I recently mentioned a few examples of errors made by Michele Bachmann in various speeches — urging people to wish Elvis Presley “happy birthday” on what was actually the anniversary of his death, blaming Democrats for the 1930 Smoot-Hawley (or as she pronounced it, “Hoot-Smalley”) Tariff that in reality drew near-unanimous opposition from Democrats, and so on. I left out plenty of other examples, including her claiming that the Founding Fathers had not rested until they had seen slavery done away with, and then insisting she’d been right because slavery opponent John Quincy Adams, who was only 9 when the country declared independence, had been a Founding Father. Unfortunately, John Quincy Adams also didn’t live to see the end of slavery; he died nearly 20 years too soon. Just two days ago on a radio program she said that “there’s a fear that the United States is in an unstoppable decline. They see the rise of China, the rise of India, the rise of the Soviet Union…” (To be clear, she’s talking about today, not decades ago when there still was a Soviet Union.)
Fear not: I’ve no intention of cataloging all her gaffes. But it’s worth noting that Bachmann doesn’t just get confused about history and geography. She says a lot of wildly false things about her political opponents, and in at least some cases it’s hard to believe the mistakes are honest. Chris Matthews has reported that a former Bachmann chief of staff had expressed frustration at her insistence on repeating false statements even after being told they weren’t true. In mid-June Politifact produced an overview of nearly two dozen of Bachmann’s political statements they’d looked into. They rated one true, two half-true, four barely true, and the remaining 16 either false or “pants on fire.”
Later in June, Representative Bachmann was interviewed on Face the Nation (here’s a transcript).
At one point Bob Schieffer asked, “You know, you said on the record there had been only one offshore oil drilling permit during the Obama administration. And in fact, at that time, there had been 270. How do you explain that?”
Rather than answering, Bachmann complained that Obama had not issued enough permits, and “That’s why we’re in the problems we’re in.”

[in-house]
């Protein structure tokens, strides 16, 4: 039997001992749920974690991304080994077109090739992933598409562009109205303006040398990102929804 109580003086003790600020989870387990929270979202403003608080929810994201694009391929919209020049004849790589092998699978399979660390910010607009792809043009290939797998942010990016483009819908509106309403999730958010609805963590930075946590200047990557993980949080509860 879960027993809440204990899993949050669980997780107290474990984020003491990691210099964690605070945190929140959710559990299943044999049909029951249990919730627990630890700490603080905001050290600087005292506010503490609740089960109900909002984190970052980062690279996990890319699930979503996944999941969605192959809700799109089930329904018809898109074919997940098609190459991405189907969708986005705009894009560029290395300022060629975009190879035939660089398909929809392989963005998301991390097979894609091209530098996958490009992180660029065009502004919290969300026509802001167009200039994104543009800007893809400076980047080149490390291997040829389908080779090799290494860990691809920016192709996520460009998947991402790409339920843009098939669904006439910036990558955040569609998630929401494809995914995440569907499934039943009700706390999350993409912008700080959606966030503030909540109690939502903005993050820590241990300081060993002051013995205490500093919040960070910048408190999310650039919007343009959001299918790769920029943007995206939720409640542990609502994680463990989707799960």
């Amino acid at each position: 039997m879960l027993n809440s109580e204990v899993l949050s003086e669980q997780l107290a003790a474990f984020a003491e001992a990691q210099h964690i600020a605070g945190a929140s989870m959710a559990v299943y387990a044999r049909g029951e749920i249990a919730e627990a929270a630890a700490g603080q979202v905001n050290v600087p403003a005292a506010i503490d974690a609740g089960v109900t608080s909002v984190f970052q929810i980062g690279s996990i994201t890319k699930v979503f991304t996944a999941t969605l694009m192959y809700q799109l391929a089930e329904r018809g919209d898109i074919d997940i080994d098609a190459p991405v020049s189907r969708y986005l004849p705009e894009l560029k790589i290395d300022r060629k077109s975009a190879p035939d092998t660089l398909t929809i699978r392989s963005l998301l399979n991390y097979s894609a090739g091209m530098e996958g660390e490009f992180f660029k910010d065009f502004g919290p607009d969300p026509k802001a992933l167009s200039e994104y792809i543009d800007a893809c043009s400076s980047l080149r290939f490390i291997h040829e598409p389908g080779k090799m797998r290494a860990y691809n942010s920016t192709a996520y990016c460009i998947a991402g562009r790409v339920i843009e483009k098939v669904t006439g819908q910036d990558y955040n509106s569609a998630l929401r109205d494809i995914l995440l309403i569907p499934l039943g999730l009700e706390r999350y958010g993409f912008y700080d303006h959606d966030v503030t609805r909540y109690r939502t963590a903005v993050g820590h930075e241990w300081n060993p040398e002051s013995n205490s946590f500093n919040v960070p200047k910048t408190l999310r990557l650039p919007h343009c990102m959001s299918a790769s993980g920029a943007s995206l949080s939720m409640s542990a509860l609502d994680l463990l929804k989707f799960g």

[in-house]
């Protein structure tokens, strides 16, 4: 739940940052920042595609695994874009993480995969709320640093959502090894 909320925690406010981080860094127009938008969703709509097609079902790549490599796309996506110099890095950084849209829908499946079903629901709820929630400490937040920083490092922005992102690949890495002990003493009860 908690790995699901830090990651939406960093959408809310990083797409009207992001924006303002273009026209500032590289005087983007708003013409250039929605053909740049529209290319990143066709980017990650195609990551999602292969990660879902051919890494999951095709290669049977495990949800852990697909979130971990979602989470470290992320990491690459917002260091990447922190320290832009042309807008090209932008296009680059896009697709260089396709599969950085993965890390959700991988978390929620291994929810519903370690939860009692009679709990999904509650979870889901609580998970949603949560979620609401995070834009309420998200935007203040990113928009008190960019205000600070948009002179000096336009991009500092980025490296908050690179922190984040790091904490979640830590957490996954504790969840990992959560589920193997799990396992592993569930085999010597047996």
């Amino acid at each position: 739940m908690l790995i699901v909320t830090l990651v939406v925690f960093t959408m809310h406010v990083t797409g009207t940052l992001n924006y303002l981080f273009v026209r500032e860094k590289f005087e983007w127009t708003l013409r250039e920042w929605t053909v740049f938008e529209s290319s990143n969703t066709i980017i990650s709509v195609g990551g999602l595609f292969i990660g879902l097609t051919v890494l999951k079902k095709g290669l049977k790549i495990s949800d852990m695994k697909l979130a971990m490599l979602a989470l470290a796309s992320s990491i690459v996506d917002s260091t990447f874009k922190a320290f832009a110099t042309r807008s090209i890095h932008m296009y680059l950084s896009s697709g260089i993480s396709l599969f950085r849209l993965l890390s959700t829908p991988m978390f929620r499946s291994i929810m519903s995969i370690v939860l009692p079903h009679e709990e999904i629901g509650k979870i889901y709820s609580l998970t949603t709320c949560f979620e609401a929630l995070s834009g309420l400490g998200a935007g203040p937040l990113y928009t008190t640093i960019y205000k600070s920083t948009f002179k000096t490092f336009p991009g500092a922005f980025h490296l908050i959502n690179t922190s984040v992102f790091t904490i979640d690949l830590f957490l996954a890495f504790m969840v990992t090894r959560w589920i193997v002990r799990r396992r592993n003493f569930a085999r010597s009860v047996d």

Schieffer pressed her twice more on the discrepancy between one and 270, and not only did she keep trying to evade the question, she introduced yet another bizarre falsehood, namely that “the president released all of the oil from the Strategic Oil Reserve.”
In fact Obama did release some oil from the strategic reserve (which incidentally led to a drop in oil prices), but it wasn’t “all the oil,” it came to just over 4 percent.
Bachmann also insisted, “We are the number one energy-resource-rich nation in the world, according to the Congressional Research Service. But the president of the United States has unfortunately put American energy resources off-limits. We need to open those up so we can bring down the price of gasoline at the pump.” (Elsewhere she declared, “We are the Saudi Arabia of oil!” Makes you wonder what Saudi Arabia is the Saudi Arabia of. No, besides sand.) The U.S. does have a lot of coal and natural gas, but at this point very little of the world’s recoverable petroleum, and we’re of course already pumping a lot of what’s left. Moreover, even if we opened up all U.S. coastal waters and the Alaska National Wildlife Refuge for oil drilling tomorrow morning, as a matter of practicality and the limited supply of available equipment, it would be a decade or so before we were pumping enough to affect gas prices — and even then only by a few cent per gallon.
Eventually Schieffer asked her, “Just quickly, though, the original question I asked you is all of these statements that you have made that have later proven to be sort of true or totally false in some cases — what’s your answer when people say that to you? Do you feel you have misled people?”
Bachmann’s reply: “No, I haven’t misled people at all.”